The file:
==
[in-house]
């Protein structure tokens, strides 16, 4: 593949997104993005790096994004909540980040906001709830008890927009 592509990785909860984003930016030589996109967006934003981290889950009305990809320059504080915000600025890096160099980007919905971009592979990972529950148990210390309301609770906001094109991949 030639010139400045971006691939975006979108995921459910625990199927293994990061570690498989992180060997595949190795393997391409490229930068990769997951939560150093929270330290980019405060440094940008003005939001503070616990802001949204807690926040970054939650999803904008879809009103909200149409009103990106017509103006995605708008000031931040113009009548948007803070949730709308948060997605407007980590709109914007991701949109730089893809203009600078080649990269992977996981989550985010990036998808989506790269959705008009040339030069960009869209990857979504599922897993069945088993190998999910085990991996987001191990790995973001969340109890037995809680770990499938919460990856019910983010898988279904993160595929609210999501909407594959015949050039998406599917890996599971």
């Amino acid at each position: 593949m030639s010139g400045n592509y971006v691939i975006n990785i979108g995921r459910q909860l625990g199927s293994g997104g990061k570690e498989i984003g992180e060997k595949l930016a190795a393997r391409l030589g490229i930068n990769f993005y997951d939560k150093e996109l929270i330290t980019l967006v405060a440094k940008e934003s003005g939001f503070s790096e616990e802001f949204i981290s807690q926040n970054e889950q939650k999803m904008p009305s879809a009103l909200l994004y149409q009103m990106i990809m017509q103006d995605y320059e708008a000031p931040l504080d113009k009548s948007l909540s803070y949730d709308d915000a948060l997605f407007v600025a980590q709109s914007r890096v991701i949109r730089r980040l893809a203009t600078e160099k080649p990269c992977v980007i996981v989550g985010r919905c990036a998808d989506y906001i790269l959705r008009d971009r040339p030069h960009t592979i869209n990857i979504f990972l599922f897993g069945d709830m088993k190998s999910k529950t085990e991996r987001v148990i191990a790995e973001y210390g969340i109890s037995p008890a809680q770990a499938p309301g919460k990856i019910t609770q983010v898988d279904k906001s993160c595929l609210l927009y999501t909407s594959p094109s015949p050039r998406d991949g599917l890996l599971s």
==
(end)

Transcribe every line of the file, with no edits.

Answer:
[in-house]
């Protein structure tokens, strides 16, 4: 593949997104993005790096994004909540980040906001709830008890927009 592509990785909860984003930016030589996109967006934003981290889950009305990809320059504080915000600025890096160099980007919905971009592979990972529950148990210390309301609770906001094109991949 030639010139400045971006691939975006979108995921459910625990199927293994990061570690498989992180060997595949190795393997391409490229930068990769997951939560150093929270330290980019405060440094940008003005939001503070616990802001949204807690926040970054939650999803904008879809009103909200149409009103990106017509103006995605708008000031931040113009009548948007803070949730709308948060997605407007980590709109914007991701949109730089893809203009600078080649990269992977996981989550985010990036998808989506790269959705008009040339030069960009869209990857979504599922897993069945088993190998999910085990991996987001191990790995973001969340109890037995809680770990499938919460990856019910983010898988279904993160595929609210999501909407594959015949050039998406599917890996599971």
């Amino acid at each position: 593949m030639s010139g400045n592509y971006v691939i975006n990785i979108g995921r459910q909860l625990g199927s293994g997104g990061k570690e498989i984003g992180e060997k595949l930016a190795a393997r391409l030589g490229i930068n990769f993005y997951d939560k150093e996109l929270i330290t980019l967006v405060a440094k940008e934003s003005g939001f503070s790096e616990e802001f949204i981290s807690q926040n970054e889950q939650k999803m904008p009305s879809a009103l909200l994004y149409q009103m990106i990809m017509q103006d995605y320059e708008a000031p931040l504080d113009k009548s948007l909540s803070y949730d709308d915000a948060l997605f407007v600025a980590q709109s914007r890096v991701i949109r730089r980040l893809a203009t600078e160099k080649p990269c992977v980007i996981v989550g985010r919905c990036a998808d989506y906001i790269l959705r008009d971009r040339p030069h960009t592979i869209n990857i979504f990972l599922f897993g069945d709830m088993k190998s999910k529950t085990e991996r987001v148990i191990a790995e973001y210390g969340i109890s037995p008890a809680q770990a499938p309301g919460k990856i019910t609770q983010v898988d279904k906001s993160c595929l609210l927009y999501t909407s594959p094109s015949p050039r998406d991949g599917l890996l599971s």